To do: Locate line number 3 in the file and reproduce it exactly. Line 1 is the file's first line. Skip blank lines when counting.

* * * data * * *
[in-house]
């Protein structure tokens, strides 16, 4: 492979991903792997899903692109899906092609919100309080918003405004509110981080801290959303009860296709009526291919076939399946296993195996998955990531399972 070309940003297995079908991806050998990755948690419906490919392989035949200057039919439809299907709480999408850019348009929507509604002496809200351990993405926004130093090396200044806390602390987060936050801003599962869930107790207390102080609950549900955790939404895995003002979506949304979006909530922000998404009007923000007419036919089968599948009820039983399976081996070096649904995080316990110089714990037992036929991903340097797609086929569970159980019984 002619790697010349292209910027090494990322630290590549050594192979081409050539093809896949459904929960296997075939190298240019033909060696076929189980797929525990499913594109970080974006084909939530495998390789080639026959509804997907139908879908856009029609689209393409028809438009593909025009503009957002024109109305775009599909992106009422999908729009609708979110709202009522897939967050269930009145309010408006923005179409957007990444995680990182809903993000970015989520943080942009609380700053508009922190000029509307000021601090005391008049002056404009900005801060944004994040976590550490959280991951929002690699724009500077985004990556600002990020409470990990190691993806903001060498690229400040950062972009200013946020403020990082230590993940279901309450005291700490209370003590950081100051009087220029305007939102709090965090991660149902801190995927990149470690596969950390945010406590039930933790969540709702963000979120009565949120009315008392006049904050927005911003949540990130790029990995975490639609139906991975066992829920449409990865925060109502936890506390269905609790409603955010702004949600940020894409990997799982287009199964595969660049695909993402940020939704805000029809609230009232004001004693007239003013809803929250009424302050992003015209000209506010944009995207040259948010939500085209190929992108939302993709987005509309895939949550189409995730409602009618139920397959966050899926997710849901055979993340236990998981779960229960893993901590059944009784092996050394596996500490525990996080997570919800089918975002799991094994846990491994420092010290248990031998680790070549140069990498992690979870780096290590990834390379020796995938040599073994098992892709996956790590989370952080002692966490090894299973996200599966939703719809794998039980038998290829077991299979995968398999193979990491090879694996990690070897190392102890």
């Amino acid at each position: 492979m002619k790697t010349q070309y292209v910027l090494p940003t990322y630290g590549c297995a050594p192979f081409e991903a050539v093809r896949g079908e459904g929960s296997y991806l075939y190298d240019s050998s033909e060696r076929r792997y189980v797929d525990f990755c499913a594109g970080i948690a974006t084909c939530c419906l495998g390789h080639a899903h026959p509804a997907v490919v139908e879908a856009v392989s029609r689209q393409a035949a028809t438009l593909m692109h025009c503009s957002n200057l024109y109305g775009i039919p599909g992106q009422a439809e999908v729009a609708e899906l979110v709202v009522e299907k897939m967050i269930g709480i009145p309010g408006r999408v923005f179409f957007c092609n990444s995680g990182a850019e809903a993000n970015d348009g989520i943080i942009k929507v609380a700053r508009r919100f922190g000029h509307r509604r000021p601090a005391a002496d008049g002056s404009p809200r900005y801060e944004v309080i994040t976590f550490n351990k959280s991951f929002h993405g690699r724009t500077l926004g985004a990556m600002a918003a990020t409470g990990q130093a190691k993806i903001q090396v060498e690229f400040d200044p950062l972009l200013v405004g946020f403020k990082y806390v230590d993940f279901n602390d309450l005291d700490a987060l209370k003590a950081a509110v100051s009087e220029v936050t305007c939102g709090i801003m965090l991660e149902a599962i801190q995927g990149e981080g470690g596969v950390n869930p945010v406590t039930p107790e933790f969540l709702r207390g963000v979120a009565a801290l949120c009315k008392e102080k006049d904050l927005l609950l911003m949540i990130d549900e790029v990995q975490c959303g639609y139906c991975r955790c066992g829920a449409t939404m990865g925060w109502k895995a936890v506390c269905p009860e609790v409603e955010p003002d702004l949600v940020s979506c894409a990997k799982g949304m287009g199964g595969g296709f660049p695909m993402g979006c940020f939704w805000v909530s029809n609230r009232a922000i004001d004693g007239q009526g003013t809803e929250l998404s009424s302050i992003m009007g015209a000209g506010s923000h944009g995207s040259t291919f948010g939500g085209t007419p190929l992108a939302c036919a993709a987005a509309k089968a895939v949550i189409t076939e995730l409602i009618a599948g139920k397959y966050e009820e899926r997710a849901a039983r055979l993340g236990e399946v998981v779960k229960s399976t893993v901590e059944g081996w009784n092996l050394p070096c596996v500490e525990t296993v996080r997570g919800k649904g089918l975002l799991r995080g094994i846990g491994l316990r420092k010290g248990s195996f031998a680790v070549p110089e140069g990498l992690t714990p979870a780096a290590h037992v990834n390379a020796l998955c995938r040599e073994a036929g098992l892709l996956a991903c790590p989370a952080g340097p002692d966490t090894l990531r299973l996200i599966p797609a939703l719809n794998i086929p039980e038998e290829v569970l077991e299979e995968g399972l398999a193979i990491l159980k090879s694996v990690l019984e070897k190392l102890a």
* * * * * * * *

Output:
């Amino acid at each position: 492979m002619k790697t010349q070309y292209v910027l090494p940003t990322y630290g590549c297995a050594p192979f081409e991903a050539v093809r896949g079908e459904g929960s296997y991806l075939y190298d240019s050998s033909e060696r076929r792997y189980v797929d525990f990755c499913a594109g970080i948690a974006t084909c939530c419906l495998g390789h080639a899903h026959p509804a997907v490919v139908e879908a856009v392989s029609r689209q393409a035949a028809t438009l593909m692109h025009c503009s957002n200057l024109y109305g775009i039919p599909g992106q009422a439809e999908v729009a609708e899906l979110v709202v009522e299907k897939m967050i269930g709480i009145p309010g408006r999408v923005f179409f957007c092609n990444s995680g990182a850019e809903a993000n970015d348009g989520i943080i942009k929507v609380a700053r508009r919100f922190g000029h509307r509604r000021p601090a005391a002496d008049g002056s404009p809200r900005y801060e944004v309080i994040t976590f550490n351990k959280s991951f929002h993405g690699r724009t500077l926004g985004a990556m600002a918003a990020t409470g990990q130093a190691k993806i903001q090396v060498e690229f400040d200044p950062l972009l200013v405004g946020f403020k990082y806390v230590d993940f279901n602390d309450l005291d700490a987060l209370k003590a950081a509110v100051s009087e220029v936050t305007c939102g709090i801003m965090l991660e149902a599962i801190q995927g990149e981080g470690g596969v950390n869930p945010v406590t039930p107790e933790f969540l709702r207390g963000v979120a009565a801290l949120c009315k008392e102080k006049d904050l927005l609950l911003m949540i990130d549900e790029v990995q975490c959303g639609y139906c991975r955790c066992g829920a449409t939404m990865g925060w109502k895995a936890v506390c269905p009860e609790v409603e955010p003002d702004l949600v940020s979506c894409a990997k799982g949304m287009g199964g595969g296709f660049p695909m993402g979006c940020f939704w805000v909530s029809n609230r009232a922000i004001d004693g007239q009526g003013t809803e929250l998404s009424s302050i992003m009007g015209a000209g506010s923000h944009g995207s040259t291919f948010g939500g085209t007419p190929l992108a939302c036919a993709a987005a509309k089968a895939v949550i189409t076939e995730l409602i009618a599948g139920k397959y966050e009820e899926r997710a849901a039983r055979l993340g236990e399946v998981v779960k229960s399976t893993v901590e059944g081996w009784n092996l050394p070096c596996v500490e525990t296993v996080r997570g919800k649904g089918l975002l799991r995080g094994i846990g491994l316990r420092k010290g248990s195996f031998a680790v070549p110089e140069g990498l992690t714990p979870a780096a290590h037992v990834n390379a020796l998955c995938r040599e073994a036929g098992l892709l996956a991903c790590p989370a952080g340097p002692d966490t090894l990531r299973l996200i599966p797609a939703l719809n794998i086929p039980e038998e290829v569970l077991e299979e995968g399972l398999a193979i990491l159980k090879s694996v990690l019984e070897k190392l102890a």